It may not carry the same weight it used to in the world of sports, but boxing is still a major source of income for sportsbooks and skilled gamblers. Whether it’s the inaccessibility of many of the fights or simply a dwindling interest, it’s hard to believe boxing was once at the forefront of sports betting worldwide. In fact, some of the biggest fights have rivaled Super Bowls for total money wagered.
Its status may have changed, but the sport itself is no less fun to bet on now than when names like Ali, Frazier, and Holyfield danced around the ring. While even today the general sports public is familiar with the most popular fighters such as Mayweather and Pacquiao, there’s plenty of money to be made in fights featuring lesser-known boxers.
If you’re lucky enough to be in the city of Las Vegas during a boxing match, you’ll see firsthand just how crazy bettors will get at sportsbooks.
Whether you’re a lifelong fan or looking to get your feet wet, if you put in the time and research, you can turn punches into dollars. Here are five tips and betting strategies for boxing to consider before throwing down your money.
1 – Look at the Moneyline
If you have experience in sports betting, this should be a common-sense place to start when you’re looking to gamble on a fight. If you’re not sure how the moneyline works, I’ll explain. Each fighter has their own “line.” An example would be “Mayweather -600.” This means you would have to bet $600 to win $100. On the other side would be the underdog, whose odds might look something like “Canelo +250,” meaning a $100 bet would win $250.
It’s not unusual to have huge favorites that require a bet of $1,000 (or more) just to win $100. You may be thinking that betting on a huge favorite means a guaranteed win, and usually, you’d be correct. However, one loss when you bet on a heavy favorite could erase a half dozen wins you had before it. Recognize the risk vs. reward in betting on favorites and choose accordingly.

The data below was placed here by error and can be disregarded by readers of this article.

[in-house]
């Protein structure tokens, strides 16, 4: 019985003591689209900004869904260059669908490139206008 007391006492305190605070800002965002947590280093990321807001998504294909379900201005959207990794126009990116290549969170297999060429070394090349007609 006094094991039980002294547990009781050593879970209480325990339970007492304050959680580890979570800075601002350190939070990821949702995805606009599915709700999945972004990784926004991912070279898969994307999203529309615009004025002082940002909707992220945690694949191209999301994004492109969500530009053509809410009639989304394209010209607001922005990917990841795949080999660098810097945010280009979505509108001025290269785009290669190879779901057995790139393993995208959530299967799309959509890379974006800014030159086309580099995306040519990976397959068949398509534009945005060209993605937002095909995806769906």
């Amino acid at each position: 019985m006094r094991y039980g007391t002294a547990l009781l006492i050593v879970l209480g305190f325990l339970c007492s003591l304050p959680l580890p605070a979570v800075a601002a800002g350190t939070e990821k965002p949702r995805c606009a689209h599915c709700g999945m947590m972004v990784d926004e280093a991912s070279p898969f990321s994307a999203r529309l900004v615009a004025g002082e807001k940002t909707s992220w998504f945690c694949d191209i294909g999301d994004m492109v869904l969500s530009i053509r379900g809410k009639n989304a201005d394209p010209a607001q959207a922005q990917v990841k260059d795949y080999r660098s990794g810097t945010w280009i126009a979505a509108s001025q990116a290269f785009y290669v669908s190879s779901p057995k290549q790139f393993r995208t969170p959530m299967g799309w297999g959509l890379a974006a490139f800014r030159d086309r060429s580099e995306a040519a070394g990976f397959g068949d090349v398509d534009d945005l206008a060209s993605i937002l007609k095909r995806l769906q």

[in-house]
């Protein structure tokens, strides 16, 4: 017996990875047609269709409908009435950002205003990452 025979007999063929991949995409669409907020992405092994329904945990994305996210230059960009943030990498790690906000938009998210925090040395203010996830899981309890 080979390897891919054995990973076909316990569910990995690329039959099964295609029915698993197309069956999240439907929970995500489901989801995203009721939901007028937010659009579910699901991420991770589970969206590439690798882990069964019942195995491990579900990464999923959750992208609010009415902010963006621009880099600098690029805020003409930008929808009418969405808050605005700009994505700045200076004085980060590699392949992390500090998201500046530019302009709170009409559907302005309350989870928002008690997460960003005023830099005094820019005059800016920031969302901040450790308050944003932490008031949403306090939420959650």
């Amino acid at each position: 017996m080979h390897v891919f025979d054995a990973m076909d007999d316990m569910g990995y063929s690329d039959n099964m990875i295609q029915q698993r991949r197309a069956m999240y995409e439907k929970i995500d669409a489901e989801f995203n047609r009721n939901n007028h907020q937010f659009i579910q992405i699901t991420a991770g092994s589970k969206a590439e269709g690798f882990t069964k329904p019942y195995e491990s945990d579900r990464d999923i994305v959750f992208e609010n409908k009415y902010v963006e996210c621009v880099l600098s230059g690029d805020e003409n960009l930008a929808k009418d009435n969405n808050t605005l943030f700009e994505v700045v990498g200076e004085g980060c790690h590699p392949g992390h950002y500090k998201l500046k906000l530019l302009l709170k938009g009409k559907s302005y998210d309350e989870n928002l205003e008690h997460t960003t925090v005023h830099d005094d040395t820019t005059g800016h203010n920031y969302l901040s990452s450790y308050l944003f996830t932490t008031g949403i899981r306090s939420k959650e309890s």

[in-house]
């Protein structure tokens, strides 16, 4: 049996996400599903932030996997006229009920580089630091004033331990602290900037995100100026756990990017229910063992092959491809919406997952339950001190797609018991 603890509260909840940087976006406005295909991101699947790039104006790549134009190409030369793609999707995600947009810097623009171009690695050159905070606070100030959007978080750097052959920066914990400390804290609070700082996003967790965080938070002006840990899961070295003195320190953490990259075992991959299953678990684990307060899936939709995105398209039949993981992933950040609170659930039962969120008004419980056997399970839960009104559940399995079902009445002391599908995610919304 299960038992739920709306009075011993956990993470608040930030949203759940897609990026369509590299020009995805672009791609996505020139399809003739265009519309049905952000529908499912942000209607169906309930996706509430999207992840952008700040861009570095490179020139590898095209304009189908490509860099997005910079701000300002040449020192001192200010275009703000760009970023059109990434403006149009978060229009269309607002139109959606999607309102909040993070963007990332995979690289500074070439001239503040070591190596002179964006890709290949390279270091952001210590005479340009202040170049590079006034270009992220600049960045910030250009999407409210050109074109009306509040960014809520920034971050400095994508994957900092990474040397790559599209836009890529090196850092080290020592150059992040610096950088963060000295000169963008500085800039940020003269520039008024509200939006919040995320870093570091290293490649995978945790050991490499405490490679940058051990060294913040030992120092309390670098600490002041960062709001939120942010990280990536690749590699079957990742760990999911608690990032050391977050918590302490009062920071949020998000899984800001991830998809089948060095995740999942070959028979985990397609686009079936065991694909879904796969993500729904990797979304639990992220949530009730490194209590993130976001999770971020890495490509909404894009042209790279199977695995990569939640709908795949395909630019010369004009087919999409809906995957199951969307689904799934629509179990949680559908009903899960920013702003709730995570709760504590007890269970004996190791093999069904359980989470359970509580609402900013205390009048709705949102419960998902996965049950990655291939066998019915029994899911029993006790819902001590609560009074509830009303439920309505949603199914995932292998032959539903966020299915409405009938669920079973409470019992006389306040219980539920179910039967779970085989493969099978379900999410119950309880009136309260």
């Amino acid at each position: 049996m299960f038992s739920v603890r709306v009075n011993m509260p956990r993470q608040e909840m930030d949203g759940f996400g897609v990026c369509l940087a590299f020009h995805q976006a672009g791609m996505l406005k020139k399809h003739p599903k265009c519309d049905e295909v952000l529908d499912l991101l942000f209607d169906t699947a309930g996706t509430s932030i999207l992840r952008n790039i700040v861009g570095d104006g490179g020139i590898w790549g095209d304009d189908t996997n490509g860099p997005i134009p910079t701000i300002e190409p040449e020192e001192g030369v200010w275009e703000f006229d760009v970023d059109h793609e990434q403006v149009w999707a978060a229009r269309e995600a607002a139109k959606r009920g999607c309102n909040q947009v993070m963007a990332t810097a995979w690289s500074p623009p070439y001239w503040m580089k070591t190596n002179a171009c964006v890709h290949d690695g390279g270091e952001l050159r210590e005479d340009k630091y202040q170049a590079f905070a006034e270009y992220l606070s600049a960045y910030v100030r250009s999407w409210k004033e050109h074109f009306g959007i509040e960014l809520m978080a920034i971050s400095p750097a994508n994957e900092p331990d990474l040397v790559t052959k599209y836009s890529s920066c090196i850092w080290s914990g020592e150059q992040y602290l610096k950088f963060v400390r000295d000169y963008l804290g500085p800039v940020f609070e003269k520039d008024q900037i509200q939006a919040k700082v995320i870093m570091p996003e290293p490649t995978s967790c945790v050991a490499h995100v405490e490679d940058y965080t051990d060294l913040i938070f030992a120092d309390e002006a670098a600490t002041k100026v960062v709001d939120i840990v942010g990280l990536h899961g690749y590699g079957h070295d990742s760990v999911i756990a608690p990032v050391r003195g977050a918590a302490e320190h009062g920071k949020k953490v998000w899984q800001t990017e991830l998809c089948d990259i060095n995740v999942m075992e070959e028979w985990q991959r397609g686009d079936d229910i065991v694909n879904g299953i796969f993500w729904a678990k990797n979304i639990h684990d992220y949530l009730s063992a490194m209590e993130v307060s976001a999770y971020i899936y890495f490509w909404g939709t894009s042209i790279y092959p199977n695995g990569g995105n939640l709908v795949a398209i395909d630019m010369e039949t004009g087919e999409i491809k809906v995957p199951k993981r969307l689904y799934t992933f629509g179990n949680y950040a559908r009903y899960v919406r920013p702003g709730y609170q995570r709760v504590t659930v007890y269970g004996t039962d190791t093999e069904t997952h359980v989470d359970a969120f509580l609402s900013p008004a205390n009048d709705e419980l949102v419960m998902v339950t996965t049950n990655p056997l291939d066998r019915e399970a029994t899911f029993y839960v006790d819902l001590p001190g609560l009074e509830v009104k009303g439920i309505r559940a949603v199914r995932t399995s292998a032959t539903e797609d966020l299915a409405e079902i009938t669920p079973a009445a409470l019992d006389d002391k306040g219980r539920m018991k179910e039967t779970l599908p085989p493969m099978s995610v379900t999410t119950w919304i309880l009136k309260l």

2 – Over/Under Bets
One of the most exciting aspects of boxing (or any combat sport for that matter) is seeing how long two fighters will be able to keep going. This is where the over/under comes into play for bettors.
Maybe you have a feeling an early knockout is in the cards, or perhaps you think two evenly-matched fighters are expected to go the distance. Either way, there are a range of factors to consider when betting the over/under on how many rounds will take place.
The first thing to recognize about this type of bet is that it’s usually not an equal return on both the over and the under. For example, let’s say it gets set at 10.5 rounds. Betting $100 on the over might return $150, while betting on the under might only return $80. It’s crucial to check the moneyline numbers even on these types of bets.
It’s also important to note that over/under bets are pretty unforgiving, especially in a sport where there are several variables out of your, and sometimes the fighter’s, control. If the fighter hurts his ankle and can’t continue, it counts. If the roof malfunctions or rain stops the fight, it still counts.
Another consideration when betting the over/under is the ref. Many boxing referees have developed reputations for ending fights early or letting them go on longer than expected.
3 – Know When to Hold ‘Em
If you’ve got the pizza, beverages, and buddies ready for a long night of watching boxing, it can be tempting to throw down a bet on every fight on the card. If you’re looking for entertainment and don’t care about losing money, go for it. If you’re looking ahead with a little extra in your bankroll, consider betting less fights.